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Thompson v. Potenza

December 05, 2003


On appeal from Superior Court of New Jersey, Law Division, Middlesex County, Docket No. MID-L-2829-01.

Before Judges Petrella, Collester and Fuentes.

The opinion of the court was delivered by: Petrella, P.J.A.D.


Argued October 20, 2003

Sara and Warren Thompson (plaintiffs)*fn1 appeal from the grant of summary judgment dismissing their complaint on the basis that they failed to overcome the verbal threshold of the No Fault Act. Plaintiffs sought damages against Joseph L. Potenza, Mary Ann R. Nicolini, Gerard Nicolini, and Central Jersey Courier (defendants) for personal injuries in connection with a motor vehicle accident. The Nicolinis owned the other vehicle, a van, which was driven at the time by Potenza in the course of his employment with Central Jersey Courier. In finding that plaintiffs did not surpass the verbal threshold, the judge concluded that Potenza was a permissive user of van, and that it was not customarily used for commercial purposes.

Plaintiffs argue that the defendants are not entitled to invoke the verbal threshold because the van does not meet the statutory definition of an automobile. In the alternative, they assert that based on Thompson's injuries she exceeded the verbal threshold. Additionally, plaintiffs believe that the motion judge erroneously granted summary judgment to defendant Central Jersey Courier because it was liable for Potenza's negligence under the doctrine of respondeat superior.

The record reveals the following facts. Thompson was involved in a motor vehicle accident in Edison Township on April 9, 1999, with a van operated by Potenza, and owned by the Nicolinis. Both vehicles had personal injury protection coverage (PIP), with the election of the verbal threshold.

Potenza was an employee of Central Jersey Courier, an entity owned by the Nicolinis' son. On the date of the accident the son borrowed the van with his parents' permission and in turn loaned it to Potenza to make a delivery for Central Jersey Courier. The accident occurred when Potenza was returning to the office after making the delivery. At a deposition, Potenza admitted that he had used the van"approximately once a week" to make deliveries. Defendant Mary Ann Nicolini certified that the van was a personal vehicle normally used for"going to the store, going to work and going on trips." Nothing was submitted to challenge that statement.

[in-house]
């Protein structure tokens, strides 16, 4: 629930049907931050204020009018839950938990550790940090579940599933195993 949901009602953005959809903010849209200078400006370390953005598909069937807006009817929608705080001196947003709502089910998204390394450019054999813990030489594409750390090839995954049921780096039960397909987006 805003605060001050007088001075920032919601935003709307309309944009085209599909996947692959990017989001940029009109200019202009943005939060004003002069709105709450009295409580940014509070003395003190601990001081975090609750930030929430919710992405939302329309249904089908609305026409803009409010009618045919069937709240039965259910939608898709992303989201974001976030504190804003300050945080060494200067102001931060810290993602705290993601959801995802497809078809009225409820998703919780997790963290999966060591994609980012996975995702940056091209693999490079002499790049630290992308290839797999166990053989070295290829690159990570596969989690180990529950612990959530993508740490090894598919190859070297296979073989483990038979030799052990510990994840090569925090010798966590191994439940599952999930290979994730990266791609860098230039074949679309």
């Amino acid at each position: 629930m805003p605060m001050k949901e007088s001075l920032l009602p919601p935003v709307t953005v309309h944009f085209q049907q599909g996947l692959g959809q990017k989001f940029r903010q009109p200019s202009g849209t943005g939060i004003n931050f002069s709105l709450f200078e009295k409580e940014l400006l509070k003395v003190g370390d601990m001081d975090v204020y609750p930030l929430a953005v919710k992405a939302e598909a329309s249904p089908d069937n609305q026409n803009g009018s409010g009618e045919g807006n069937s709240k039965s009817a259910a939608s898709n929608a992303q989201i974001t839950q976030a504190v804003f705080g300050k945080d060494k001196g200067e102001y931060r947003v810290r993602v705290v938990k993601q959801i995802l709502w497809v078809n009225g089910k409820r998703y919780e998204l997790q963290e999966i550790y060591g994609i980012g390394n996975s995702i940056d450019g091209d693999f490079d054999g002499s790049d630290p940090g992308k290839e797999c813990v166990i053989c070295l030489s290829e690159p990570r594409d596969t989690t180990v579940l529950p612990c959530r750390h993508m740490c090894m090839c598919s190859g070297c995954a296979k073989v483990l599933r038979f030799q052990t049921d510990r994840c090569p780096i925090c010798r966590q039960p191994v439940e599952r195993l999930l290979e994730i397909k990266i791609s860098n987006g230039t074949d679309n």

Mrs. Thompson did not seek medical treatment on the day of the accident. Instead, she first presented to the emergency room at Rahway Hospital the next day with complaints of headaches and pain on her lower back and neck. She indicated in her patient history that she had experienced pain in her neck and back in the past. X-rays taken at the hospital revealed only scoliosis and mild degenerative changes in her lower spine. She was discharged on the same day with ice packs and pain medications.

Still complaining of neck and back pains, Thompson had an MRI procedure on May 28, 1999, which revealed some abnormalities in her spine at C6-7 and a"mild broad-based disc bulge" in her lower back. The record indicates that she sought chiropractic treatment at least from April 14, 1999 to October 19, 2000, at Toto Chiropractic Center. Her chiropractor was of the opinion that she suffered from cervical sprain, lumbar sprain, cervical spondylosis without myelopathy, cervical radiculitis, degeneration of the cervical spine, and lumbar radiculitis due to disc displacement. A subsequent electrophysiological study performed on October 19, 2000 concluded"findings are consistent with right lower cervical radiculopathy and right lumbosacral radiculopathy."

Thompson was also examined by Dr. Steven Goldman on behalf of her PIP carrier on November 2, 1999.*fn2

Prior to her visits at Toto Chiropractic Center, Thompson had been seeing Dr. Clifford Hochberg, another chiropractor. Since at least 1990, she had complained to Dr. Hochberg of pain in her neck and back. Her last visit was on May 19, 1997.

In her deposition, Thompson claimed that after the accident, she had difficulty doing regular housework and lifting heavy items. She continued to do the shopping, housework, cooking, and child rearing, without assistance. Also, she went to ...

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